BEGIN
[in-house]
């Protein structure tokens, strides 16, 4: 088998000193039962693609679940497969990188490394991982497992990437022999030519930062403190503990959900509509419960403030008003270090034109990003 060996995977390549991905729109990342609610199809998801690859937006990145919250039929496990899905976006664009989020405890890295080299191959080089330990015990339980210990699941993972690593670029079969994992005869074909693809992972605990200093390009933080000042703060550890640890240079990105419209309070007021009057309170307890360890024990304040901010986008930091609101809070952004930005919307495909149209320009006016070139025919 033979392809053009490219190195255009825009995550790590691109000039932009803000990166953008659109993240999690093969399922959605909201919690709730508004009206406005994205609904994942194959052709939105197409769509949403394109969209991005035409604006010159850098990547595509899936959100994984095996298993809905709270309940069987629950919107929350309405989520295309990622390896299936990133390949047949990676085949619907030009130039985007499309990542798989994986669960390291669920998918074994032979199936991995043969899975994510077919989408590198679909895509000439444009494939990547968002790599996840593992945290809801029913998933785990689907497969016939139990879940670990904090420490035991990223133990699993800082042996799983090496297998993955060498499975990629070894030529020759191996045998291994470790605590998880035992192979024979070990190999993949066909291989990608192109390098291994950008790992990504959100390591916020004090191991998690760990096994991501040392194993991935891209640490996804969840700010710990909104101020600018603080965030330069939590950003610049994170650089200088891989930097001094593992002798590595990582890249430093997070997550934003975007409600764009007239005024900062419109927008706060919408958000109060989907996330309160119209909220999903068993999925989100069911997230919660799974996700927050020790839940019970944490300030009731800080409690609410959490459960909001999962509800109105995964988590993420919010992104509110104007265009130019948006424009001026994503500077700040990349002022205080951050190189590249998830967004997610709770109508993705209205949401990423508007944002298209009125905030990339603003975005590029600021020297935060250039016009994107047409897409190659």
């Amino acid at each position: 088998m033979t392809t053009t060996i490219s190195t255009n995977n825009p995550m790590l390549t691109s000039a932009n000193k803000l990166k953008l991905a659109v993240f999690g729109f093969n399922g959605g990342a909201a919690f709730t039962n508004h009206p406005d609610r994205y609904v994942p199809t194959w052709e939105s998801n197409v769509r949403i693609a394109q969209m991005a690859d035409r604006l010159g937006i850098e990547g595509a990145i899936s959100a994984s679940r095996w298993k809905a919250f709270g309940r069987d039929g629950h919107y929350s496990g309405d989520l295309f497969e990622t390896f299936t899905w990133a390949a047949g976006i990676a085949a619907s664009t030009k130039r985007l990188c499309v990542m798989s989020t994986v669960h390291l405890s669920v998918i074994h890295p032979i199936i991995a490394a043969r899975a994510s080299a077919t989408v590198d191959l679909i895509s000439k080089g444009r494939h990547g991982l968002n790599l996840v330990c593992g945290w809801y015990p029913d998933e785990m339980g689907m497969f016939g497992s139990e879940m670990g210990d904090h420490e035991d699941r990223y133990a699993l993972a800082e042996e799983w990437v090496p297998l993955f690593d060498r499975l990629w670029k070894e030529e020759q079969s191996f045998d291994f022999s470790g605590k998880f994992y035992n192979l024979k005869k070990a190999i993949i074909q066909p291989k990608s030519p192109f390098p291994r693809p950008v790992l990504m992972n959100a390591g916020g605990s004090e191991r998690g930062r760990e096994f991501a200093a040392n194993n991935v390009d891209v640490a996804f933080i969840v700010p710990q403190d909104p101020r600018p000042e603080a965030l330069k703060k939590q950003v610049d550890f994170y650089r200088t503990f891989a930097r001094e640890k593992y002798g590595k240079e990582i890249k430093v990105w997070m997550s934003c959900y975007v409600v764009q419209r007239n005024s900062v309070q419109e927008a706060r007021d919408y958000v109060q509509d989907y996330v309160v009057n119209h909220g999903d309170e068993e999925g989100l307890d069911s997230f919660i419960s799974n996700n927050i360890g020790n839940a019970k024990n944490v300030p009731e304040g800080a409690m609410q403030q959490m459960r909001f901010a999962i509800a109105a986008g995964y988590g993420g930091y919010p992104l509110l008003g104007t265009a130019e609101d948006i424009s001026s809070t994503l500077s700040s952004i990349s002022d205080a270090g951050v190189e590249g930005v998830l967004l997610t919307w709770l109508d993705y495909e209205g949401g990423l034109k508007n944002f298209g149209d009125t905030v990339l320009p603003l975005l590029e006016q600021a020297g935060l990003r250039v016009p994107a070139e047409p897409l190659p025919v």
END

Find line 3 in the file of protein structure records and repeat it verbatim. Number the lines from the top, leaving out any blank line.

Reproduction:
């Amino acid at each position: 088998m033979t392809t053009t060996i490219s190195t255009n995977n825009p995550m790590l390549t691109s000039a932009n000193k803000l990166k953008l991905a659109v993240f999690g729109f093969n399922g959605g990342a909201a919690f709730t039962n508004h009206p406005d609610r994205y609904v994942p199809t194959w052709e939105s998801n197409v769509r949403i693609a394109q969209m991005a690859d035409r604006l010159g937006i850098e990547g595509a990145i899936s959100a994984s679940r095996w298993k809905a919250f709270g309940r069987d039929g629950h919107y929350s496990g309405d989520l295309f497969e990622t390896f299936t899905w990133a390949a047949g976006i990676a085949a619907s664009t030009k130039r985007l990188c499309v990542m798989s989020t994986v669960h390291l405890s669920v998918i074994h890295p032979i199936i991995a490394a043969r899975a994510s080299a077919t989408v590198d191959l679909i895509s000439k080089g444009r494939h990547g991982l968002n790599l996840v330990c593992g945290w809801y015990p029913d998933e785990m339980g689907m497969f016939g497992s139990e879940m670990g210990d904090h420490e035991d699941r990223y133990a699993l993972a800082e042996e799983w990437v090496p297998l993955f690593d060498r499975l990629w670029k070894e030529e020759q079969s191996f045998d291994f022999s470790g605590k998880f994992y035992n192979l024979k005869k070990a190999i993949i074909q066909p291989k990608s030519p192109f390098p291994r693809p950008v790992l990504m992972n959100a390591g916020g605990s004090e191991r998690g930062r760990e096994f991501a200093a040392n194993n991935v390009d891209v640490a996804f933080i969840v700010p710990q403190d909104p101020r600018p000042e603080a965030l330069k703060k939590q950003v610049d550890f994170y650089r200088t503990f891989a930097r001094e640890k593992y002798g590595k240079e990582i890249k430093v990105w997070m997550s934003c959900y975007v409600v764009q419209r007239n005024s900062v309070q419109e927008a706060r007021d919408y958000v109060q509509d989907y996330v309160v009057n119209h909220g999903d309170e068993e999925g989100l307890d069911s997230f919660i419960s799974n996700n927050i360890g020790n839940a019970k024990n944490v300030p009731e304040g800080a409690m609410q403030q959490m459960r909001f901010a999962i509800a109105a986008g995964y988590g993420g930091y919010p992104l509110l008003g104007t265009a130019e609101d948006i424009s001026s809070t994503l500077s700040s952004i990349s002022d205080a270090g951050v190189e590249g930005v998830l967004l997610t919307w709770l109508d993705y495909e209205g949401g990423l034109k508007n944002f298209g149209d009125t905030v990339l320009p603003l975005l590029e006016q600021a020297g935060l990003r250039v016009p994107a070139e047409p897409l190659p025919v």